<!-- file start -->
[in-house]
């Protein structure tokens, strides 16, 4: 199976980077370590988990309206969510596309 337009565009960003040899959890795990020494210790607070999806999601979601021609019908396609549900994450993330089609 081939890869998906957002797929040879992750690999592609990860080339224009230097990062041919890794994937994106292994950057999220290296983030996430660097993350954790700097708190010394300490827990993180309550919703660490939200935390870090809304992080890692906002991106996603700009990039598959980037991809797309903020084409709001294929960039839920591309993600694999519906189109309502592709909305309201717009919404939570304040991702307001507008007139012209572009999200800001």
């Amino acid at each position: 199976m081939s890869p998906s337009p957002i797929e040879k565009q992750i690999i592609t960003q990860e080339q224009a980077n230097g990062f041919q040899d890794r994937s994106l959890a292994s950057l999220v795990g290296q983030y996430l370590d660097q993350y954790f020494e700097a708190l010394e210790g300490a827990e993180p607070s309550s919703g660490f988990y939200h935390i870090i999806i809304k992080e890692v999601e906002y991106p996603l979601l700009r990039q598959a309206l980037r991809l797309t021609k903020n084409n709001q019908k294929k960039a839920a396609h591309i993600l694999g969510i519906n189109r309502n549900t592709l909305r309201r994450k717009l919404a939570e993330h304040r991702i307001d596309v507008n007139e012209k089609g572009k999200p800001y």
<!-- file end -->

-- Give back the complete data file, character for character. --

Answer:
[in-house]
């Protein structure tokens, strides 16, 4: 199976980077370590988990309206969510596309 337009565009960003040899959890795990020494210790607070999806999601979601021609019908396609549900994450993330089609 081939890869998906957002797929040879992750690999592609990860080339224009230097990062041919890794994937994106292994950057999220290296983030996430660097993350954790700097708190010394300490827990993180309550919703660490939200935390870090809304992080890692906002991106996603700009990039598959980037991809797309903020084409709001294929960039839920591309993600694999519906189109309502592709909305309201717009919404939570304040991702307001507008007139012209572009999200800001």
């Amino acid at each position: 199976m081939s890869p998906s337009p957002i797929e040879k565009q992750i690999i592609t960003q990860e080339q224009a980077n230097g990062f041919q040899d890794r994937s994106l959890a292994s950057l999220v795990g290296q983030y996430l370590d660097q993350y954790f020494e700097a708190l010394e210790g300490a827990e993180p607070s309550s919703g660490f988990y939200h935390i870090i999806i809304k992080e890692v999601e906002y991106p996603l979601l700009r990039q598959a309206l980037r991809l797309t021609k903020n084409n709001q019908k294929k960039a839920a396609h591309i993600l694999g969510i519906n189109r309502n549900t592709l909305r309201r994450k717009l919404a939570e993330h304040r991702i307001d596309v507008n007139e012209k089609g572009k999200p800001y």